Business Gamification For Dummies
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On the technical side of your gamification team, you need nerds with the knowledge to architect, develop, and test your gamification program to meet the business objectives and vision of the program.

Ideally, they’ll be skilled in the following technologies:

  • HTTP: This web standard is the foundation for all data communication on the World Wide Web. HTTP is the method by which your gamification technologies will communicate with your web platform.

  • HTML: HTML is a language for structuring and presenting content for the World Wide Web. The current version, HTML 5, supports all the latest multimedia, but remains easily readable by human types and computing devices alike.

  • JavaScript: This is a scripting language that can be used to build the various widgets that appear on a gamified site.

  • REST: REST is less a technology and more a set of principles that define how various web standards, such as HTTP, are supposed to be used. The key characteristic of RESTful communication is that it’s stateless. You make a request, you get a response, and you’re done. Theoretically, if you adhere to REST principles, you’ll end up with a system that plays nice with the web’s architecture.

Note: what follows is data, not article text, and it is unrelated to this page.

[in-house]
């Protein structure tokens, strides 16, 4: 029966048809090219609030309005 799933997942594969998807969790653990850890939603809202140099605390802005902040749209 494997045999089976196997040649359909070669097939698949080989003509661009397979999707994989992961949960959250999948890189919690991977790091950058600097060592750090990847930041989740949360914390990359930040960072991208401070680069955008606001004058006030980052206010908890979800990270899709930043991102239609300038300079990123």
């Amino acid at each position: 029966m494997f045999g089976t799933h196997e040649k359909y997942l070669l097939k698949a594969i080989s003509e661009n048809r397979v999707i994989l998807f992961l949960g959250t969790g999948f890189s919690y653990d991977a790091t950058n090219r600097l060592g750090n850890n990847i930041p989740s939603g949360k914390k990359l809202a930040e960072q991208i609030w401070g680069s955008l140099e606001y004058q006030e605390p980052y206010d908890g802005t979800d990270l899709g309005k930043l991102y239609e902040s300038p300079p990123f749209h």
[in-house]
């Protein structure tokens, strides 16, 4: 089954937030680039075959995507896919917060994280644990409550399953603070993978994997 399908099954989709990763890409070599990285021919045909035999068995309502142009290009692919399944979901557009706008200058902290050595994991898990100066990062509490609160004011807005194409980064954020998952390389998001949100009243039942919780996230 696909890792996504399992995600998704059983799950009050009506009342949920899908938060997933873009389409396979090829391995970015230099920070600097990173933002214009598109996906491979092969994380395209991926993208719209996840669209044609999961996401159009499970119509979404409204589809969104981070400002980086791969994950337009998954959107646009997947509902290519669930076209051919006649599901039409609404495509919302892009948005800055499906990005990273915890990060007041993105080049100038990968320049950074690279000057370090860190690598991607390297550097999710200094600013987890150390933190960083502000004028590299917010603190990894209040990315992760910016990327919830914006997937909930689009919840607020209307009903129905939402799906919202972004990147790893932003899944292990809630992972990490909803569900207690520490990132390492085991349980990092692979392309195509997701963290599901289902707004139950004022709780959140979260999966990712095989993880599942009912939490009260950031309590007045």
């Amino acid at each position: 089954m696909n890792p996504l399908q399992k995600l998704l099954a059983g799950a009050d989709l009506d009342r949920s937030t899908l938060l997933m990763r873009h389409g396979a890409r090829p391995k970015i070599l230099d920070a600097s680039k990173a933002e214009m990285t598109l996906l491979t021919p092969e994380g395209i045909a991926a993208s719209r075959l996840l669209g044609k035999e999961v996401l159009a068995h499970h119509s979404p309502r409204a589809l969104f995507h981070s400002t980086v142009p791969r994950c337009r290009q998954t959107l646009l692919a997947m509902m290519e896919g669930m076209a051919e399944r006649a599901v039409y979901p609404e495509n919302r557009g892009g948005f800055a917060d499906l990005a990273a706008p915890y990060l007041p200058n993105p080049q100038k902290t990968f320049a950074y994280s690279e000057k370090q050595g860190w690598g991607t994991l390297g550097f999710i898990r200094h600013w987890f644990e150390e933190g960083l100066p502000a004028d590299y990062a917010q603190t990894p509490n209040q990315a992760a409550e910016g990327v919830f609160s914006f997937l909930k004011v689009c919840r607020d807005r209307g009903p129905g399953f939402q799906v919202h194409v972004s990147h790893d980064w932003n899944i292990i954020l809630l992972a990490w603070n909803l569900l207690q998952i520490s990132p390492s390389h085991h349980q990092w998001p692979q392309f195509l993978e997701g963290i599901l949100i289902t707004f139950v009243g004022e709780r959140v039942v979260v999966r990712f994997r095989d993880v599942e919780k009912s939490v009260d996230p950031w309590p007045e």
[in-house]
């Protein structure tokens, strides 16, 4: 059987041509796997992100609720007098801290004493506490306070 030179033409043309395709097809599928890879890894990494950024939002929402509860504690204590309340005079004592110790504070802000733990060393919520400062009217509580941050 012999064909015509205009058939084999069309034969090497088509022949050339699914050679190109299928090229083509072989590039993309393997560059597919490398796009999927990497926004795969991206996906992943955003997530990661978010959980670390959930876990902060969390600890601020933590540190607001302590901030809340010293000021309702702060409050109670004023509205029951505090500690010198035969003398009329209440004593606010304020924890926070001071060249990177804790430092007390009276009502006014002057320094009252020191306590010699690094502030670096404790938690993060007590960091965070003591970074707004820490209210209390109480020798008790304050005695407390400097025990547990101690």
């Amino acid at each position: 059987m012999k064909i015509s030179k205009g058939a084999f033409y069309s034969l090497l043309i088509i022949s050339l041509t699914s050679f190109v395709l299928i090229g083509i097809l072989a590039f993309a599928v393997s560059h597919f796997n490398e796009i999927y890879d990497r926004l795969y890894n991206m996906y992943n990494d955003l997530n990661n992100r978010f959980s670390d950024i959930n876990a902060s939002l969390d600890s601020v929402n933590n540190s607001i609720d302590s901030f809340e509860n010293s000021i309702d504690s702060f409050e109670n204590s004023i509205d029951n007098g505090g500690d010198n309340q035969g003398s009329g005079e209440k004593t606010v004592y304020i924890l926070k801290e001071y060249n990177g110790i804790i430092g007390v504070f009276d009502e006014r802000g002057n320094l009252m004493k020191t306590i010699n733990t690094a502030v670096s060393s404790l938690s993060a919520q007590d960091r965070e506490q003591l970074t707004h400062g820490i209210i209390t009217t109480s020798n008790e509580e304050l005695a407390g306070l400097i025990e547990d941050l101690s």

• JSON data: This is a text-based open standard for the exchange of data, usually between a server and a web application. JSON is derived from JavaScript — although it’s language independent. It’s designed to be readable by actual people.

You’ll also need someone who understands how to integrate the gamification program with your back end — in other words, someone who understands the platform on which the Web property is built. There are hundreds of platforms you could gamify. Examples of platforms and the corresponding skills needed to work in them include the following:

  • WordPress: WordPress environments typically require someone with the ability to read and manipulate JavaScript code.

  • SharePoint: If you’re gamifying a Microsoft Sharepoint property, you’ll need someone who understands SharePoint and has .NET experience.

  • Oracle: An Oracle system requires an understanding of Java.

  • apps run off the platform and Apex code.

If you’re working with a gamification provider, that provider may offer a connector — that is, a pre-built piece of code that handles the various aspects of integration with your back end. If a connector is available to you that means you don’t need so much in the way of technical expertise on your team.

About This Article

This article is from the book:

About the book authors:

Kris Duggan is a thought leader of innovative ways to incorporate game mechanics and real-time loyalty programs into web and mobile experiences. Kate Shoup has written more than 25 books, has co-written a feature-length screenplay, and worked as the sports editor for NUVO newsweekly.

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